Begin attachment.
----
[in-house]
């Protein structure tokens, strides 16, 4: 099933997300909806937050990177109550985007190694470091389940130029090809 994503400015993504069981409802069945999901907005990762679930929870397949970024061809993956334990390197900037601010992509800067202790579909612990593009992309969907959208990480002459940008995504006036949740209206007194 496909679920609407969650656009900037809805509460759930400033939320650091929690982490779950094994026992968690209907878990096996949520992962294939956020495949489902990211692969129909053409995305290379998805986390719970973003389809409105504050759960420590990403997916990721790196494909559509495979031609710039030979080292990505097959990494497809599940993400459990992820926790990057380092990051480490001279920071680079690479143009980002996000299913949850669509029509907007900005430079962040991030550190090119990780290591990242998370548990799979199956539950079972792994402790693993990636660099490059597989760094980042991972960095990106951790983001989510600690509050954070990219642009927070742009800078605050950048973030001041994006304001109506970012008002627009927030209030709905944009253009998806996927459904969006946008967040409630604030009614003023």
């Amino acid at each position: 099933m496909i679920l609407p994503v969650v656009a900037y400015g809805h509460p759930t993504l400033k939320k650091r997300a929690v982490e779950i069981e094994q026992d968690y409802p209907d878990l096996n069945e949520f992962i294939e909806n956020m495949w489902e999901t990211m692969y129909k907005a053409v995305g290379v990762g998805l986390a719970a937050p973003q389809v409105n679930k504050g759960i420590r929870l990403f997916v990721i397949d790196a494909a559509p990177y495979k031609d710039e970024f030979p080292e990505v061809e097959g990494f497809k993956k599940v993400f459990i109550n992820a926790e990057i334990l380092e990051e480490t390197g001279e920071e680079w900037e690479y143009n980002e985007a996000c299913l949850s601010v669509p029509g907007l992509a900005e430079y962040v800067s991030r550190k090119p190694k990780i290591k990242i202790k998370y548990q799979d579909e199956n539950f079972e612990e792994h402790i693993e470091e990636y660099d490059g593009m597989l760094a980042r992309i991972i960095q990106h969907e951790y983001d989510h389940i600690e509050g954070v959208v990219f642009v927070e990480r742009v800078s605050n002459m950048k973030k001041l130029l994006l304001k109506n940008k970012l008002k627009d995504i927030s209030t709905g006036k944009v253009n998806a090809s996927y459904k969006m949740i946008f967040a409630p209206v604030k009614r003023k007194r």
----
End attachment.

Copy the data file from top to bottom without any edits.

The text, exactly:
[in-house]
């Protein structure tokens, strides 16, 4: 099933997300909806937050990177109550985007190694470091389940130029090809 994503400015993504069981409802069945999901907005990762679930929870397949970024061809993956334990390197900037601010992509800067202790579909612990593009992309969907959208990480002459940008995504006036949740209206007194 496909679920609407969650656009900037809805509460759930400033939320650091929690982490779950094994026992968690209907878990096996949520992962294939956020495949489902990211692969129909053409995305290379998805986390719970973003389809409105504050759960420590990403997916990721790196494909559509495979031609710039030979080292990505097959990494497809599940993400459990992820926790990057380092990051480490001279920071680079690479143009980002996000299913949850669509029509907007900005430079962040991030550190090119990780290591990242998370548990799979199956539950079972792994402790693993990636660099490059597989760094980042991972960095990106951790983001989510600690509050954070990219642009927070742009800078605050950048973030001041994006304001109506970012008002627009927030209030709905944009253009998806996927459904969006946008967040409630604030009614003023």
């Amino acid at each position: 099933m496909i679920l609407p994503v969650v656009a900037y400015g809805h509460p759930t993504l400033k939320k650091r997300a929690v982490e779950i069981e094994q026992d968690y409802p209907d878990l096996n069945e949520f992962i294939e909806n956020m495949w489902e999901t990211m692969y129909k907005a053409v995305g290379v990762g998805l986390a719970a937050p973003q389809v409105n679930k504050g759960i420590r929870l990403f997916v990721i397949d790196a494909a559509p990177y495979k031609d710039e970024f030979p080292e990505v061809e097959g990494f497809k993956k599940v993400f459990i109550n992820a926790e990057i334990l380092e990051e480490t390197g001279e920071e680079w900037e690479y143009n980002e985007a996000c299913l949850s601010v669509p029509g907007l992509a900005e430079y962040v800067s991030r550190k090119p190694k990780i290591k990242i202790k998370y548990q799979d579909e199956n539950f079972e612990e792994h402790i693993e470091e990636y660099d490059g593009m597989l760094a980042r992309i991972i960095q990106h969907e951790y983001d989510h389940i600690e509050g954070v959208v990219f642009v927070e990480r742009v800078s605050n002459m950048k973030k001041l130029l994006l304001k109506n940008k970012l008002k627009d995504i927030s209030t709905g006036k944009v253009n998806a090809s996927y459904k969006m949740i946008f967040a409630p209206v604030k009614r003023k007194r």